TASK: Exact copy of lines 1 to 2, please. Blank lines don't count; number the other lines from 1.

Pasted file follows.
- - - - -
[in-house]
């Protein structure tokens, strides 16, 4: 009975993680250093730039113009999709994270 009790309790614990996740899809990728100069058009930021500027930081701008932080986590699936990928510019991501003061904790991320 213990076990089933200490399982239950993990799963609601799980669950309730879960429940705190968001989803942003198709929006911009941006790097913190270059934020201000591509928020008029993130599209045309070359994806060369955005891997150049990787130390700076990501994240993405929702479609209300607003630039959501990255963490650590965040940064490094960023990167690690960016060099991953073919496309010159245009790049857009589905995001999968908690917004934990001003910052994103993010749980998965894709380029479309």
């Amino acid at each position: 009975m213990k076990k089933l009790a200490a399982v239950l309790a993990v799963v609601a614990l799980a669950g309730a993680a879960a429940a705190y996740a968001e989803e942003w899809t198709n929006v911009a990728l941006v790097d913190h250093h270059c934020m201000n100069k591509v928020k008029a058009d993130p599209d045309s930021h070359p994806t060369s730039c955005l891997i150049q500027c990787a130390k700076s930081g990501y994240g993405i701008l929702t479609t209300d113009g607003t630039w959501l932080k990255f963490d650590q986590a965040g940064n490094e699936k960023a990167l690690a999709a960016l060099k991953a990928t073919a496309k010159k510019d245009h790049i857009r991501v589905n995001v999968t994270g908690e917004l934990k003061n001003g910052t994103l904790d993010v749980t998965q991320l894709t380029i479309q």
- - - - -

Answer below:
[in-house]
């Protein structure tokens, strides 16, 4: 009975993680250093730039113009999709994270 009790309790614990996740899809990728100069058009930021500027930081701008932080986590699936990928510019991501003061904790991320 213990076990089933200490399982239950993990799963609601799980669950309730879960429940705190968001989803942003198709929006911009941006790097913190270059934020201000591509928020008029993130599209045309070359994806060369955005891997150049990787130390700076990501994240993405929702479609209300607003630039959501990255963490650590965040940064490094960023990167690690960016060099991953073919496309010159245009790049857009589905995001999968908690917004934990001003910052994103993010749980998965894709380029479309």